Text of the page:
Three reasons why somms adore grüner veltliner (and you should, too)

Categories: Swirl Girl, Wine

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We sommeliers have a tendency to spend an inordinate amount of time sussing out all kinds of weird and interesting wines (partly because it's our job, partly because we're total wine geeks). And most of the time, those slightly off-kilter bottles are best appreciated by, well, let's face it -- other wine geeks.) In other words, we probably wouldn't bother trying to convince the everyday wine drinker to fall in love with lesser-known grapes like tannat or colombard because they can be both difficult to find and not necessarily suited to everyone's palate.

There is, however, one varietal in particular that routinely shows up on many a sommelier's list of go-to wines that far too many people just aren't hip to: grüner veltliner. Yeah, it's an old world wine to be sure (commonly hailing from Austria), which means lovers of in-your-face fruit bombs or chardonnays that could pass for a bowl of buttered popcorn probably won't dig this classy, intriguing white. But if you're looking for a refreshing, drink-all-year-round alternative to rosé, sauvignon blanc or riesling, you may soon find yourself ordering cases of these wines to sip while reclining on your porch, possibly wearing lederhosen. Read up -- and then drink up -- to learn why grüner is primed to become your latest wine obsession.

Porch-Pounding Drinkability: Given the scorching hot temps we've been treated to this summer, it's hard to imagine a more utterly gulp-able and refreshing white wine than grüner. If you've never sampled one, the flavor profile of a typical grüner is a little like your first bite into a crisp green apple (okay, one that's taken a dip in a glass of white wine, but you get the gist). Or, if you've ever enjoyed a white Burgundy (aka French chardonnay), you might discover that grüner offers similarly brazen acidity and sunny citrus qualities. A porch-poundable grüner to try: the Berger Grüner Veltliner 2009 ($14, 1L at Argonaut Wine & Liquors), a perfectly delectable and unbelievably cheap way to familiarize yourself with this varietal.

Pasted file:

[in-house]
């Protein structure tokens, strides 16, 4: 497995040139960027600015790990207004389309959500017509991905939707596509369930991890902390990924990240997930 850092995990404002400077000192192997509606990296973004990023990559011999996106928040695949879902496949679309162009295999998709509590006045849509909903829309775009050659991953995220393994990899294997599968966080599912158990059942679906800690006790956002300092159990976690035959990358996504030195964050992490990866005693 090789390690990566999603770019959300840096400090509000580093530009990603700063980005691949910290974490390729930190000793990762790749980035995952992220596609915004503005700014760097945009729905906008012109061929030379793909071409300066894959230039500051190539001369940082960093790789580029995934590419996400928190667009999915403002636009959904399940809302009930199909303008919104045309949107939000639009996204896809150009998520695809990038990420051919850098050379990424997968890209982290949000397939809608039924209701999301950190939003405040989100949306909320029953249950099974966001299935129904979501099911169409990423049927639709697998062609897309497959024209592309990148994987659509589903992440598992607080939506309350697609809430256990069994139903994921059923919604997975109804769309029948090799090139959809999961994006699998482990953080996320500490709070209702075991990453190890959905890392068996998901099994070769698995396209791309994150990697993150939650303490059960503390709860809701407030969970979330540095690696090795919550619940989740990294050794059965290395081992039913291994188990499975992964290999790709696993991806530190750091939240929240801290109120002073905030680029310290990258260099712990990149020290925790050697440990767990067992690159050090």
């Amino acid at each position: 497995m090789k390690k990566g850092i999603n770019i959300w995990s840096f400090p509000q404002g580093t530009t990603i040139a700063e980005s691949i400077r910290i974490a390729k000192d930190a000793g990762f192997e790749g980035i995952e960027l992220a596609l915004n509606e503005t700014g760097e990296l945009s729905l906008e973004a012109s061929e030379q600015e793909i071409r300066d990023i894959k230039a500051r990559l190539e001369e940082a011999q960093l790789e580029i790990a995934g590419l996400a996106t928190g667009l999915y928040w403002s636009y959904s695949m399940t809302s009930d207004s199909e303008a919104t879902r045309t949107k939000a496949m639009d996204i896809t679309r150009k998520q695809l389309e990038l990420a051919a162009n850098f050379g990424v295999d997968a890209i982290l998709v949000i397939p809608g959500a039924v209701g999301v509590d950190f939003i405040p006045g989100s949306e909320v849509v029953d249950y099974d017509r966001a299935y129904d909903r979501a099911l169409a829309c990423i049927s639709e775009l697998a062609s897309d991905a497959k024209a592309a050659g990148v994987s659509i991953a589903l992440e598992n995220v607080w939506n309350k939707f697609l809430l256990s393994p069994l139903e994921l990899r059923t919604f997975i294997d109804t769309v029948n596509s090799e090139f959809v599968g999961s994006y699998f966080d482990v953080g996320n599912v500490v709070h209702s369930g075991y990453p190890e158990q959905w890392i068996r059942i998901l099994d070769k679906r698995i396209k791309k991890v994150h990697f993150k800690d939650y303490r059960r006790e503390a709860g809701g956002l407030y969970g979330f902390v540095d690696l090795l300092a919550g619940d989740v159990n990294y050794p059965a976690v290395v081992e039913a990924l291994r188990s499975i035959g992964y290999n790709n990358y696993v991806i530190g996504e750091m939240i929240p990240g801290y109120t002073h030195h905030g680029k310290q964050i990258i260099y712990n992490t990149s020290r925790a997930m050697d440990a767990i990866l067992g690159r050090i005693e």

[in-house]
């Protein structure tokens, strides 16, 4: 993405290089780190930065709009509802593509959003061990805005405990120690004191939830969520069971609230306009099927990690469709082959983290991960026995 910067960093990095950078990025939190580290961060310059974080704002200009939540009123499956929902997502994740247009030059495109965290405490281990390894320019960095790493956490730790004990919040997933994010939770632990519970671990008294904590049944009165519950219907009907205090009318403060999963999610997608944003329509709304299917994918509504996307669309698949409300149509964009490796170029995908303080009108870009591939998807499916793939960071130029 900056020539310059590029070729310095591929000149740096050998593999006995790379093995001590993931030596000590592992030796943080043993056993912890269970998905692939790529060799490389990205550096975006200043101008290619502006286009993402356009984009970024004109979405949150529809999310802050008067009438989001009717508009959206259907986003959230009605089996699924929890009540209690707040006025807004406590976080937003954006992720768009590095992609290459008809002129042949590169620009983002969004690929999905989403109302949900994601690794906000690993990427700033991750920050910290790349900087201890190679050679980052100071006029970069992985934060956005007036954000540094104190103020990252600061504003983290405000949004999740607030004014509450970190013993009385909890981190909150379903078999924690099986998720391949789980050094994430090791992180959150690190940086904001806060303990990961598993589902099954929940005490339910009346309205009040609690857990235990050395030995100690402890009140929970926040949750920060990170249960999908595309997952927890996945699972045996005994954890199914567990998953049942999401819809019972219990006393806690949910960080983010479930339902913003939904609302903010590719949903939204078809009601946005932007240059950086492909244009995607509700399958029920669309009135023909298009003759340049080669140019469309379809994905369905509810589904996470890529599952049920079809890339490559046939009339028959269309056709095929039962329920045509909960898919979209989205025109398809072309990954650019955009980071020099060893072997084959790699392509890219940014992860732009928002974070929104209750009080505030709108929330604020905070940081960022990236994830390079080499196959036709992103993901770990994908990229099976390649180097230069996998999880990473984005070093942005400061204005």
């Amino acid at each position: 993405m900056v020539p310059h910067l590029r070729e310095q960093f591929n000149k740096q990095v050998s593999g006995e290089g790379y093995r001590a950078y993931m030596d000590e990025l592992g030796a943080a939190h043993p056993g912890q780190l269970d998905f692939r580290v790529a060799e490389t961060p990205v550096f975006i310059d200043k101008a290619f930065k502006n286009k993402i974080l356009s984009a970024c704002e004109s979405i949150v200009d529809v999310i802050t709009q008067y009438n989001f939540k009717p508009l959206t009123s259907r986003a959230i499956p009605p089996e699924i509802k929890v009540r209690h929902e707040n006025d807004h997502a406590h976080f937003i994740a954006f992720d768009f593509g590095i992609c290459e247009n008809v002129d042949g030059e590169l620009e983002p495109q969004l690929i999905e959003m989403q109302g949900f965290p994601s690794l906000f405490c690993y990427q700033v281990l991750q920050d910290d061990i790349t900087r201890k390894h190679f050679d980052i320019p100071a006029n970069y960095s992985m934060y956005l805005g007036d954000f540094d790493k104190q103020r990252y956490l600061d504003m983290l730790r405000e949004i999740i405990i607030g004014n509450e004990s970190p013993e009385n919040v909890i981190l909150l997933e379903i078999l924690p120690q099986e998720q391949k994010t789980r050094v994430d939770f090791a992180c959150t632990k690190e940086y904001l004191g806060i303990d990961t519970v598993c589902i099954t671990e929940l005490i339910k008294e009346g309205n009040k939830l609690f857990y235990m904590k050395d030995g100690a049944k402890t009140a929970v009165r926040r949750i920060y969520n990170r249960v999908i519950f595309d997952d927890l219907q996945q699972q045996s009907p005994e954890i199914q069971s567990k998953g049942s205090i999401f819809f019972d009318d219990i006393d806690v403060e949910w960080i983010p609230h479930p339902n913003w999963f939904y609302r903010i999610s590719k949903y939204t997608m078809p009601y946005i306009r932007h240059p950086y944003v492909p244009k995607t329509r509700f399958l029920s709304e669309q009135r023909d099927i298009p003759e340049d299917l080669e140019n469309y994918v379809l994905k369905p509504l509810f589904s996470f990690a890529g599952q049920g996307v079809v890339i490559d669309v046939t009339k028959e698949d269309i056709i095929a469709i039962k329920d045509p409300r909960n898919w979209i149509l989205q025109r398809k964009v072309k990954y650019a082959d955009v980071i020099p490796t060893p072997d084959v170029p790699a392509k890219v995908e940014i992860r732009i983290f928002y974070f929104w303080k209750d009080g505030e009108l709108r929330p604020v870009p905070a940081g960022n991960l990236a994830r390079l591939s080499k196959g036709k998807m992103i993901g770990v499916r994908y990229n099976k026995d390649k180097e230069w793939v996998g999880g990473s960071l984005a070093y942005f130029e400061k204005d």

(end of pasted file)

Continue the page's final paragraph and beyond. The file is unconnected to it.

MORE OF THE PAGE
Style(ish) Versatility: Grüner veltliner may be the second-most shape shifting grape out there (chenin blanc probably wins top prize), as you'll find it comes in styles ranging from bone dry to rich and silkily smooth. In fact, we recently had the pleasure of sampling a fully sparkling, Methode Traditionelle grüner that easily satisfied our near-constant craving for bubbly. The drier styles tend to focus on the lemon, lime and mineral-y side of things; the rounder bottlings sometimes venture into viognier or pinot gris-like territory with their weightier mouthfeel, hints of honey flavors and subtly spicy floral characteristics. Given all of these options, the bottom line is that there's a lovable grüner out there for just about everyone. Our top pick for all-around versatility? The Szigeti Grüner Veltliner Brut NV ($20, available online). One sip of this elegant, reserved, Champagne doppelgänger made us hanker for oysters (or better yet, an oyster po' boy), the likes of which we'd never before experienced.

Food Friendly Flexibility: Easily the number one reason grüner veltliners stay near and dear to oenophiles is their famous rep as the wine to pair with infamously unpairable foods. Fear not: grüner is your ever-ready companion. Its neutral palate serves as the ultimate plays-well-with-others foil to foods full of vegetal, grassy flavors. Don't quite believe us? Next time you're planning to serve grilled asparagus (which is probably tonight), set up a little wine face-off between grüner veltliner and, for the sake of argument, a sauvignon blanc. Soon enough you'll realize that the grüner far outmatches its stubbornly grassy, gooseberry-ish cousin. Our favorite of the bunch is the effortlessly quaffable Weingut Glatzer Grüner Veltliner 2010. We fell hard for the lush, peaches and cream-filled aromas and finish that went toe to toe with a meal of grilled salmon with arugula, haricots verts, and you guessed it - asparagus.



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